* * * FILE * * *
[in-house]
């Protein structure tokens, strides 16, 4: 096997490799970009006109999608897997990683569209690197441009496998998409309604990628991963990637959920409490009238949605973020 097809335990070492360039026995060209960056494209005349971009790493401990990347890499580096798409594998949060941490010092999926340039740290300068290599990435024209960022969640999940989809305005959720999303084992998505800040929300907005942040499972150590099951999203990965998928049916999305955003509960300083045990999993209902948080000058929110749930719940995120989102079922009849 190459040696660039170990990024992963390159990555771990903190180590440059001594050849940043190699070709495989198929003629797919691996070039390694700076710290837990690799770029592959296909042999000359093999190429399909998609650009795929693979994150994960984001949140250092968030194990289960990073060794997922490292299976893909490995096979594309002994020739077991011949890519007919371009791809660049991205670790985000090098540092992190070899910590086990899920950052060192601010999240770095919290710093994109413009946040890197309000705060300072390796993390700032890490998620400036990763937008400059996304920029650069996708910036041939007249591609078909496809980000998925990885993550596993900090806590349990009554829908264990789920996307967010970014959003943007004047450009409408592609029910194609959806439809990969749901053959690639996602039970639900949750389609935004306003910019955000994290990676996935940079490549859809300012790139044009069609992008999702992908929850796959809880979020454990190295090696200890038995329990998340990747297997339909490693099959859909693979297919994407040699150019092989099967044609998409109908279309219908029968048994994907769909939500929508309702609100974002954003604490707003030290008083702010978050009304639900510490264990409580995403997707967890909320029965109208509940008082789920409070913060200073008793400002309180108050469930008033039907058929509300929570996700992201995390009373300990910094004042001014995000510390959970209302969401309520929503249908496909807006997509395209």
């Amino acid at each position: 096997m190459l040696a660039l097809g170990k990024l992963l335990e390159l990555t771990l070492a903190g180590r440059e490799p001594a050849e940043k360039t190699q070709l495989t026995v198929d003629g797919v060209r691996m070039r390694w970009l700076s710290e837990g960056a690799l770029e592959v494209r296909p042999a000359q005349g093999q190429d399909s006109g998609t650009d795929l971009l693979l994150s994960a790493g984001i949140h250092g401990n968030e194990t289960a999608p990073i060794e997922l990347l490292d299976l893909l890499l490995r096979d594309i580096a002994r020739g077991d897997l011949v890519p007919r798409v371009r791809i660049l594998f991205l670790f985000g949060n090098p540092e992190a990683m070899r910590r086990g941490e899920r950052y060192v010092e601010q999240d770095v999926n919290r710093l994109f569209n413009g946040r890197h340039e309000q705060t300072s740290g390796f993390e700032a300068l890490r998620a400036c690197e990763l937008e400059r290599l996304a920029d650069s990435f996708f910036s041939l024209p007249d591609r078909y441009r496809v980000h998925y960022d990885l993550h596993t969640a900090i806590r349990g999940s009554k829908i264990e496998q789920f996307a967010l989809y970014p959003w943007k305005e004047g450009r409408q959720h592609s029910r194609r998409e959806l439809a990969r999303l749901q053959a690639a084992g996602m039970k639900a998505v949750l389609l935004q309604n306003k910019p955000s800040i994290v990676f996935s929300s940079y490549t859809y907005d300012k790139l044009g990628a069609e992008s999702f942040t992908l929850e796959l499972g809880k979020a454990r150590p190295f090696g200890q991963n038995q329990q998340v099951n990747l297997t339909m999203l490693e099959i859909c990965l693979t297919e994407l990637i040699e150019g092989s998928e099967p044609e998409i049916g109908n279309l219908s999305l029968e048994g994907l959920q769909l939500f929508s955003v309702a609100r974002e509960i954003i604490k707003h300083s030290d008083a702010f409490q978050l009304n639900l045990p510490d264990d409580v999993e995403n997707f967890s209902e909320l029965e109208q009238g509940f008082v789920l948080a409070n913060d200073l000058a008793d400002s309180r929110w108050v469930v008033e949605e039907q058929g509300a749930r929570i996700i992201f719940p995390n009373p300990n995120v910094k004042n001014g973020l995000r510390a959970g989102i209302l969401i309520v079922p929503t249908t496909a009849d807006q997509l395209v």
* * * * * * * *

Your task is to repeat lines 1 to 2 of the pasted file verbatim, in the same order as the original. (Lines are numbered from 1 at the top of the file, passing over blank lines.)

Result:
[in-house]
């Protein structure tokens, strides 16, 4: 096997490799970009006109999608897997990683569209690197441009496998998409309604990628991963990637959920409490009238949605973020 097809335990070492360039026995060209960056494209005349971009790493401990990347890499580096798409594998949060941490010092999926340039740290300068290599990435024209960022969640999940989809305005959720999303084992998505800040929300907005942040499972150590099951999203990965998928049916999305955003509960300083045990999993209902948080000058929110749930719940995120989102079922009849 190459040696660039170990990024992963390159990555771990903190180590440059001594050849940043190699070709495989198929003629797919691996070039390694700076710290837990690799770029592959296909042999000359093999190429399909998609650009795929693979994150994960984001949140250092968030194990289960990073060794997922490292299976893909490995096979594309002994020739077991011949890519007919371009791809660049991205670790985000090098540092992190070899910590086990899920950052060192601010999240770095919290710093994109413009946040890197309000705060300072390796993390700032890490998620400036990763937008400059996304920029650069996708910036041939007249591609078909496809980000998925990885993550596993900090806590349990009554829908264990789920996307967010970014959003943007004047450009409408592609029910194609959806439809990969749901053959690639996602039970639900949750389609935004306003910019955000994290990676996935940079490549859809300012790139044009069609992008999702992908929850796959809880979020454990190295090696200890038995329990998340990747297997339909490693099959859909693979297919994407040699150019092989099967044609998409109908279309219908029968048994994907769909939500929508309702609100974002954003604490707003030290008083702010978050009304639900510490264990409580995403997707967890909320029965109208509940008082789920409070913060200073008793400002309180108050469930008033039907058929509300929570996700992201995390009373300990910094004042001014995000510390959970209302969401309520929503249908496909807006997509395209």